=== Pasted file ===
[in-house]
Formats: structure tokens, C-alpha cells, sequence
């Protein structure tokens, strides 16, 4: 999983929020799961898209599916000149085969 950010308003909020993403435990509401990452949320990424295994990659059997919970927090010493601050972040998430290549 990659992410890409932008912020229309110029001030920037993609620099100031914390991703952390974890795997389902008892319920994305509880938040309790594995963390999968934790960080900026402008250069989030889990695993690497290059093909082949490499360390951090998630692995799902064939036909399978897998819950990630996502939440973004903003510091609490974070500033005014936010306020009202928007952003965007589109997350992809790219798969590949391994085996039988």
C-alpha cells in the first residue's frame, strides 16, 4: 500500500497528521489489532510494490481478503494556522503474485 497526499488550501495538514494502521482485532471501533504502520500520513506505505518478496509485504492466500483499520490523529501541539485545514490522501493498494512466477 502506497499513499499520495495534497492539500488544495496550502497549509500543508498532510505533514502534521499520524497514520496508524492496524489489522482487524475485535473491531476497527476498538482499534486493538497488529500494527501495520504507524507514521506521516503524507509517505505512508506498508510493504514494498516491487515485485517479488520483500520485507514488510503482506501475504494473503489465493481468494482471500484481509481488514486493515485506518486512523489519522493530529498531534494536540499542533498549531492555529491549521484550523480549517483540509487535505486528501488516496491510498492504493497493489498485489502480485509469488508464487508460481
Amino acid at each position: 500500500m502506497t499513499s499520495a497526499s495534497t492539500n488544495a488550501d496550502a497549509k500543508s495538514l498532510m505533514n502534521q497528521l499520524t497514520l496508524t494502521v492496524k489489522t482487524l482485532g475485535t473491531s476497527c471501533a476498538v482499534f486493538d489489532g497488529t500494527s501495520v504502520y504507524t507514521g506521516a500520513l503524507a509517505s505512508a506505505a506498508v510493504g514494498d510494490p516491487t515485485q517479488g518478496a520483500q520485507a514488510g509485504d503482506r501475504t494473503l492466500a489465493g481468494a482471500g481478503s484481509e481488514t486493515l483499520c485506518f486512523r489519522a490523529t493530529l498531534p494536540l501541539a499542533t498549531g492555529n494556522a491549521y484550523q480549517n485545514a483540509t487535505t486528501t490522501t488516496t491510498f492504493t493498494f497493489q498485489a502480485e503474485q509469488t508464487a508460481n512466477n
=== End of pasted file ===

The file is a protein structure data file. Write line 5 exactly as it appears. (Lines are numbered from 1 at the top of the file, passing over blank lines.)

Amino acid at each position: 500500500m502506497t499513499s499520495a497526499s495534497t492539500n488544495a488550501d496550502a497549509k500543508s495538514l498532510m505533514n502534521q497528521l499520524t497514520l496508524t494502521v492496524k489489522t482487524l482485532g475485535t473491531s476497527c471501533a476498538v482499534f486493538d489489532g497488529t500494527s501495520v504502520y504507524t507514521g506521516a500520513l503524507a509517505s505512508a506505505a506498508v510493504g514494498d510494490p516491487t515485485q517479488g518478496a520483500q520485507a514488510g509485504d503482506r501475504t494473503l492466500a489465493g481468494a482471500g481478503s484481509e481488514t486493515l483499520c485506518f486512523r489519522a490523529t493530529l498531534p494536540l501541539a499542533t498549531g492555529n494556522a491549521y484550523q480549517n485545514a483540509t487535505t486528501t490522501t488516496t491510498f492504493t493498494f497493489q498485489a502480485e503474485q509469488t508464487a508460481n512466477n